When we are able to safely mingle with others again, look for opportunities to spend time in proximity to your teenager’s friends. Driving teens around town is an excellent way to gain a window into their world. Encourage your child to hang out with friends at your house. Give them space but note the group and individual dynamics. The better you know your child’s friends the better you are positioned to help, but you shouldn’t try to force yourself into spaces where you are not welcome.

Share Your Own Stories

All of the advice above is aimed at positioning yourself to be a trusted person to turn to in times of need. One additional step you can take, particularly if you suspect a need, is to share your own stories when appropriate. Use the advice above on teachable moments to work your way up to a story.

“I had a friend in high school who was always complaining about the way her parents treated her. Sometimes it was really bad like slapping her for disrespect. She begged me not to say anything to anyone so I didn’t, but it was hard to hear all her stories all the time. I really didn’t know how to handle it. I wish I had gone to someone for advice.”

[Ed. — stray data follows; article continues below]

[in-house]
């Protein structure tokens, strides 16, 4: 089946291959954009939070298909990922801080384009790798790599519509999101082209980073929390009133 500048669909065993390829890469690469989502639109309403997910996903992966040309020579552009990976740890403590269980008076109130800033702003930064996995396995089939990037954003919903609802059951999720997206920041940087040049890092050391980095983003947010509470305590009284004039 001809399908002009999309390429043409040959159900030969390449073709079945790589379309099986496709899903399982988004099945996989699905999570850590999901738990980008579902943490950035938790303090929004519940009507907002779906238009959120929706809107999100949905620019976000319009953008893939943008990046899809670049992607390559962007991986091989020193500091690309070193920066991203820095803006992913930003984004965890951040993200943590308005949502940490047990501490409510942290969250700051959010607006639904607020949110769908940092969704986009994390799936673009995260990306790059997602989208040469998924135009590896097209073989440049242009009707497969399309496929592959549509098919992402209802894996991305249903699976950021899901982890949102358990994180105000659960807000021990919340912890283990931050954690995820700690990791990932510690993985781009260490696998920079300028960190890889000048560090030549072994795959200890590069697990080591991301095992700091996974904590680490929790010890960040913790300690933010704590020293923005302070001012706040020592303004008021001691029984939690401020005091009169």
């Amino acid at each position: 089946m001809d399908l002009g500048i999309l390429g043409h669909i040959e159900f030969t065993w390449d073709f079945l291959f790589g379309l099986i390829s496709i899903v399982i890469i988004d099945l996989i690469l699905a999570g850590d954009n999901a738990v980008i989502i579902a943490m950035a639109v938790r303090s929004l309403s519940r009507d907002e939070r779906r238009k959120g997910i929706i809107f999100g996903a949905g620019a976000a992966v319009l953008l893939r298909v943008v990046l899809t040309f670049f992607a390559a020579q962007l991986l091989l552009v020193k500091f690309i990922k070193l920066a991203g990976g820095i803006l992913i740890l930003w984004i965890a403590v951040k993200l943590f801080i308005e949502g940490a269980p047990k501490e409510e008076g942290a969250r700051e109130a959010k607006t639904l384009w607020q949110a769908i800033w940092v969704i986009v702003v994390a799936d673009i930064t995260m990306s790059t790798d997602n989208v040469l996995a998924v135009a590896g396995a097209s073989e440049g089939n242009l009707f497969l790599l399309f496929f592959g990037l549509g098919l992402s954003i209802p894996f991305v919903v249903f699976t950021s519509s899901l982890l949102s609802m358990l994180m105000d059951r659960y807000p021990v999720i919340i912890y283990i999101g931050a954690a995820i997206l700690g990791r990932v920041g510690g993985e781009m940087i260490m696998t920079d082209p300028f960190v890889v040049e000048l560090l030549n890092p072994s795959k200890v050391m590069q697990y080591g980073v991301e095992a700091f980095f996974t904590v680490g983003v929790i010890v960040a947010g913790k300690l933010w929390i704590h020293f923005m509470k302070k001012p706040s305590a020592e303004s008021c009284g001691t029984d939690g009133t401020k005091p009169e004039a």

Don’t Jump to Conclusions

Your child is hearing one side of a story. Their friend may be in a desperately dangerous situation, may have loving, caring parents doing everything they possibly can to help their troubled child, or may be at any point in between. When your child does confide in you, do not be quick to judge either the teen or the parents. There is likely a great deal going on that you are totally unaware of.

If you have interactions with the parents, perhaps at school events or other social occasions, be kind and don’t pry. Depending on your relationship, consider sending the parent a message of support. “It seems like Junior is going through a tough time. If we can do anything to help let us know.” Be gracious with whatever response you receive, even no answer at all. This is a family unit under pressure and they may not have the emotional bandwidth at this point for even a simple, “Thanks”.